Clarifying TDDFT Output

Looking to clarify some of the output from the TDDFT calculation.

For my input:

``````molecule mol {
0 1
O 0.00000000 0.00000000 0.00000000
H 0.00000000 -0.79069000 0.61221700
H 0.00000000 0.79069000 0.61221700

symmetry c1
}

set scf_type df
set basis aug-cc-pVTZ
set reference rks
set s_tolerance 1e-9

set save_jk true

import numpy as np
import psi4
from psi4.driver.procrouting.response.scf_response import tdscf_excitations
from psi4.driver.p4util import spectrum

e, wfn = energy('b3lyp-d3bj', return_wfn=True)
res = tdscf_excitations(wfn, states=20)
``````

Question #1: I added ‘symmetry c1’ per an example I saw – is this the standard trick to get the breakdown of the excitations & de-excitations for a symmetric molecule?

So, I did get the breakdown of the excitations & de-excitations. For example:

``````Excited State    1 (1 A):   0.24630 au   185.00 nm f = 0.0434
Sums of squares: Xssq =  1.000490e+00; Yssq =  4.902097e-04; Xssq - Yssq =  1.000000e+00
5 ->  6    0.991925 (98.391%)
5 ->  8    0.117839 ( 1.389%)
``````

I’m reading this as, for Excited State 1 (with wavelength 185nm and oscillator strength of 0.0434) you have two contributions:

1. A dominant transition (i.e., 98.391%) from MOs 5–>6
2. A ‘minor’ (1.389%) transition from MOs 5–>8

Question #2: Is this correct?

Question #3: Can you clarify ‘Sums of squares’ to me?

Question #4: In addition to the oscillator strengths, can the respective transition dipole moment also be printed? I understand their relationship – just would like to see them both at the same time.

It was me who pulled together the code that outputs a lot of the TDDFT output that you are asking about, mostly because I discovered the information I wanted was there but not in a very nice format.

Note that I am no way an expert in this but I worked it out from reading the TDSCF page, a bit of literature, and then comparing what I got with the output from other software. The following is my understanding of the theory, which may be a bit off.

(I was hoping that the documentation would pull most things from the source code comments but it seems not. I need to add to it! There are a couple of undocumented options here that I mention below.)

I think you have two options to run the TDSCF / TDDFT code. Either calling energy() followed by tdscf_excitations() (as you are), or you can simply use something like energy(‘td-b3lyp’) (see the top of the manual page).

Q1: yes: this code only currently works if you force C1 symmetry. At the time, I couldn’t work out how to extract the relevant information from the different submatrices corresponding to the different representations when higher symmetry is used. It would be nice to “mend” that but I don’t have the time at present.

Q2: pretty much that. By default, only coefficients >0.1 are printed. If you set TDSCF_COEFF_CUTOFF to <0.1 then you will get all coefficients larger than the cutoff printed. (Alternatively, I think you can add something like “coeff_cutoff = 0.01” to a call to tdscf_excitations() to print coefficients larger than 0.01.) Note that the output becomes very big very quickly if you lower this by much.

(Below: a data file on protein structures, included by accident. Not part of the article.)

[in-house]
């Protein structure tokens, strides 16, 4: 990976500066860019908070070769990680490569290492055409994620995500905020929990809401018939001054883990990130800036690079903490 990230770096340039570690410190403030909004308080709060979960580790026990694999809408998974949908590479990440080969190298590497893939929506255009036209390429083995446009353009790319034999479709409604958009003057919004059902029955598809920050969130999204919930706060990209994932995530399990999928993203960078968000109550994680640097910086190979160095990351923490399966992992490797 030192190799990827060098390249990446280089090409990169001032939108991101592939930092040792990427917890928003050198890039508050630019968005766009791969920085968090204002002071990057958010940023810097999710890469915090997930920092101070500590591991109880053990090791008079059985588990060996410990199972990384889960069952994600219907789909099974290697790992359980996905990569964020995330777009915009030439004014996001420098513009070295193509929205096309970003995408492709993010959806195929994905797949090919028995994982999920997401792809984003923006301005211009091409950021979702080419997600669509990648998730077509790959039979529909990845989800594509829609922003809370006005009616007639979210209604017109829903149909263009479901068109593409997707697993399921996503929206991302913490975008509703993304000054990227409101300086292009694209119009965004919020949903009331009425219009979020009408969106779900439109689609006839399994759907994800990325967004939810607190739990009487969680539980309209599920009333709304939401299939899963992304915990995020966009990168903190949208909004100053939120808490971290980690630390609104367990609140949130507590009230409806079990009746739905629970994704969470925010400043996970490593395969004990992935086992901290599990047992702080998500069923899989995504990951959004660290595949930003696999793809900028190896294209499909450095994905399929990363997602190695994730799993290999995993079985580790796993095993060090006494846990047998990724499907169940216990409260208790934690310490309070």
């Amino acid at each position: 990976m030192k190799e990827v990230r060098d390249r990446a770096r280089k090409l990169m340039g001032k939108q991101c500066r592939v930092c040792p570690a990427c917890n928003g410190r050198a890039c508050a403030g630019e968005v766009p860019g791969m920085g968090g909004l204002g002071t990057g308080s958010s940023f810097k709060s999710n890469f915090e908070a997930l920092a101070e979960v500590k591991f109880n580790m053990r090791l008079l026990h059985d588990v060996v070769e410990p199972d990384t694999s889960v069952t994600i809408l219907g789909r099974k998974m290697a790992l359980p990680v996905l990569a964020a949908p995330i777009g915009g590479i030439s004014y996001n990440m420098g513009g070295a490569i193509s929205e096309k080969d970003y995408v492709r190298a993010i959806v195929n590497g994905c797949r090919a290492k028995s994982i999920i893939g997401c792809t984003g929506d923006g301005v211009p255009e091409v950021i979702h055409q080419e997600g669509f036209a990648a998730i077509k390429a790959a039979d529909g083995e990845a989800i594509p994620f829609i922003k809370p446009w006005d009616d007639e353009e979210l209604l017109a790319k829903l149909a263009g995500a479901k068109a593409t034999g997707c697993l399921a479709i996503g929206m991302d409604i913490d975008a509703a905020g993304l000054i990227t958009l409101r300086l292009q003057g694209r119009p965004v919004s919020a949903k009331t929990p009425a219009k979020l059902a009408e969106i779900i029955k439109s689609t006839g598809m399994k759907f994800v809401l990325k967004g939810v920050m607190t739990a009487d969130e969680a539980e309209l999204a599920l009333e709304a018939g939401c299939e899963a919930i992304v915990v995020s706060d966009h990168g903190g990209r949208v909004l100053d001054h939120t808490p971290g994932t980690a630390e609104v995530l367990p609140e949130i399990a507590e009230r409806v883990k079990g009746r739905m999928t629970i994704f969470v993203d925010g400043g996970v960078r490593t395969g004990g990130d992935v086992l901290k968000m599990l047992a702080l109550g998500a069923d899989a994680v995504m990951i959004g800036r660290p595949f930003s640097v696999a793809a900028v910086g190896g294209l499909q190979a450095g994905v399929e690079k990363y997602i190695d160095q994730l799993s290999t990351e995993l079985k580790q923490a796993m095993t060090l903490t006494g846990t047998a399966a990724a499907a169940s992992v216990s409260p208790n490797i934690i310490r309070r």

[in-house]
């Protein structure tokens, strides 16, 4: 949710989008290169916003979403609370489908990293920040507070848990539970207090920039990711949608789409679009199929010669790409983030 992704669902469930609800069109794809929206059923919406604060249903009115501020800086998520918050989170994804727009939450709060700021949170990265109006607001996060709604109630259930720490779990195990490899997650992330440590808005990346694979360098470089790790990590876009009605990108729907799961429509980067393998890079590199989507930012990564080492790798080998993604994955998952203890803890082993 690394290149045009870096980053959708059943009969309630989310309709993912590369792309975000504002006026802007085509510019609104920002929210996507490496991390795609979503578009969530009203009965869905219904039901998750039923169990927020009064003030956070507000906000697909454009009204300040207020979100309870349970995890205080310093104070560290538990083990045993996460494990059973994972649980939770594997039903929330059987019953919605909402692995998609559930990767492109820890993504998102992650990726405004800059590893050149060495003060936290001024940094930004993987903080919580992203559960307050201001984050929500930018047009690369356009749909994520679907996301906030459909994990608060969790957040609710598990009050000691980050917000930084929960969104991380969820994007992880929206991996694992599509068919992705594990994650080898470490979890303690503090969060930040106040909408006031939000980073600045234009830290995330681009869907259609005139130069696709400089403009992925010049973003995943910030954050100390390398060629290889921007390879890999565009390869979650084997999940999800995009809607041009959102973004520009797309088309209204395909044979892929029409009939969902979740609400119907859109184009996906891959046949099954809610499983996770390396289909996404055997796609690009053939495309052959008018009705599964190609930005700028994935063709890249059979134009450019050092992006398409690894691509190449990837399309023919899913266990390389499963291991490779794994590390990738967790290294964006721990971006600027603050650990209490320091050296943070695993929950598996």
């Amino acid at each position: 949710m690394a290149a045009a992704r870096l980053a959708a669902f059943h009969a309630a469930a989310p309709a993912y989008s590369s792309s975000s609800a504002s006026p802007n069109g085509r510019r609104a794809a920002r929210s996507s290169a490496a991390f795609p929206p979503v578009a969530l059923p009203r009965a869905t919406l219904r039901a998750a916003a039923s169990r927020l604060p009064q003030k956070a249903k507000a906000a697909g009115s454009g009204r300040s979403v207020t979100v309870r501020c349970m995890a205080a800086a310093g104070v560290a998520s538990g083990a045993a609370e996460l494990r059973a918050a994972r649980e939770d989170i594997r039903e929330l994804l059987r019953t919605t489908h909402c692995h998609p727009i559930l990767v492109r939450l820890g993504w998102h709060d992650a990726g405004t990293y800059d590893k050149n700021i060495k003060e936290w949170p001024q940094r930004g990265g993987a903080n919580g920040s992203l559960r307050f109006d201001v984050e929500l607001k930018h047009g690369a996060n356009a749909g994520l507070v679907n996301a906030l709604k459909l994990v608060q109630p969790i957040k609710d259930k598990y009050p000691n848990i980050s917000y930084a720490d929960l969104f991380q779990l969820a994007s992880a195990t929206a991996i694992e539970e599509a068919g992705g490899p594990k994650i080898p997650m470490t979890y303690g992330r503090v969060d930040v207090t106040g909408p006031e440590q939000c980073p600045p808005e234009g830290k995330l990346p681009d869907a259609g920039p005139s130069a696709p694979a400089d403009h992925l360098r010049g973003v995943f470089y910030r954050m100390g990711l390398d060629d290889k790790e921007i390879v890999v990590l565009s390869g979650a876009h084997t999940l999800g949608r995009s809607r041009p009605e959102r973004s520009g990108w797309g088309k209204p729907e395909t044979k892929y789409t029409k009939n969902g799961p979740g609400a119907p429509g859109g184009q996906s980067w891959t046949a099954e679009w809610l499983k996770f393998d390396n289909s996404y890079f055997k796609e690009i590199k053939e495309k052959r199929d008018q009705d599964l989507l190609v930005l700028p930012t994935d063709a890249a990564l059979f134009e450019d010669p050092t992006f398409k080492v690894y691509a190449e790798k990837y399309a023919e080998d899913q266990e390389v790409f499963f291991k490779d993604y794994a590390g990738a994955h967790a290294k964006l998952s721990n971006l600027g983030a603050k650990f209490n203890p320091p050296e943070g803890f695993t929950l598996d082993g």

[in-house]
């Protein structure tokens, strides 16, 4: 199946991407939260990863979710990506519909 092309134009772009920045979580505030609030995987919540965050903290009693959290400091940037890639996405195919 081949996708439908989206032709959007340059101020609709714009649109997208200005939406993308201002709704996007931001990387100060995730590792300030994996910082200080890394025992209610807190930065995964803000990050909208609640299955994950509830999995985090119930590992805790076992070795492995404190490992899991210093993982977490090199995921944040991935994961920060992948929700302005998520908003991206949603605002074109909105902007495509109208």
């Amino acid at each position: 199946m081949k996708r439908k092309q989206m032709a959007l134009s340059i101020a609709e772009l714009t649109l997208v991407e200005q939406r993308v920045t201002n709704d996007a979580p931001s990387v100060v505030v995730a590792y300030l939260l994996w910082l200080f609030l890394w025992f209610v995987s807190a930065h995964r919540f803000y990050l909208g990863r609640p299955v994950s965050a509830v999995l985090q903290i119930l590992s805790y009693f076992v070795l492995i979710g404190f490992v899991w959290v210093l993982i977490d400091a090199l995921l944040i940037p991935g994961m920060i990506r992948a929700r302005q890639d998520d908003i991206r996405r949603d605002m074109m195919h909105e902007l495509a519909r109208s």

Q3. The X matrix contains excitations for the excited state and the Y matrix contains de-excitations (or nothing if using TDA). If you have a large amounts of de-excitations (large coefficients in the Y matrix) then I think it means that the ground state isn’t very well represented by that level of theory.

The matrices are normalised so that Xssq - Yssq = 1.0. Hence, Xssq will generally be approx 1 and Yssq will generally be a lot smaller. (I’m not sure if these values are output by other software or whether I simply added it for my own piece of mind when generating X and Y from the left and right eigenvectors.)

Q4. Various types of TDM vectors are calculated but not usually output. They are assigned to variables with pretty horrendous names. I added another option variable: TDSCF_TDM_PRINT (or call tdscf_excitations() with a tdm_print parameter). This is a list variable that can contain one or more of “E_TDM_LEN”, “E_TDM_VEL”, and “M_TDM” to print out Electric Transition Dipole Moments (length), Electric Transition Dipole Moments (velocity), and Magnetic Transition Dipole Moments, respectively. By default none are printed.

Caveat: it was a while back that I did this and some of the above is from memory.

Thanks! this help a lot.

I tried a few formats on trying to get to the TDM info, but was unsuccessful.

Can you give me an explicit example of how I would get the (for example) E_TDM_LEN”, “E_TDM_VEL to print out. And does it print out as a column along with →

``````
Excitation Energy         Total Energy        Oscillator Strength             Rotatory Strength
#   Sym: GS->ES (Trans)        au              eV              au          au (length)    au (velocity)    au (length)    au (velocity)
``````

This is with current dev version (through conda) but I don’t think the TDSCF code has changed since the 1.4 release. Here’s a basic example for benzene:

``````memory 1 gb

molecule benzene {
C         -1.394814023431    -0.000000000000     0.000000000000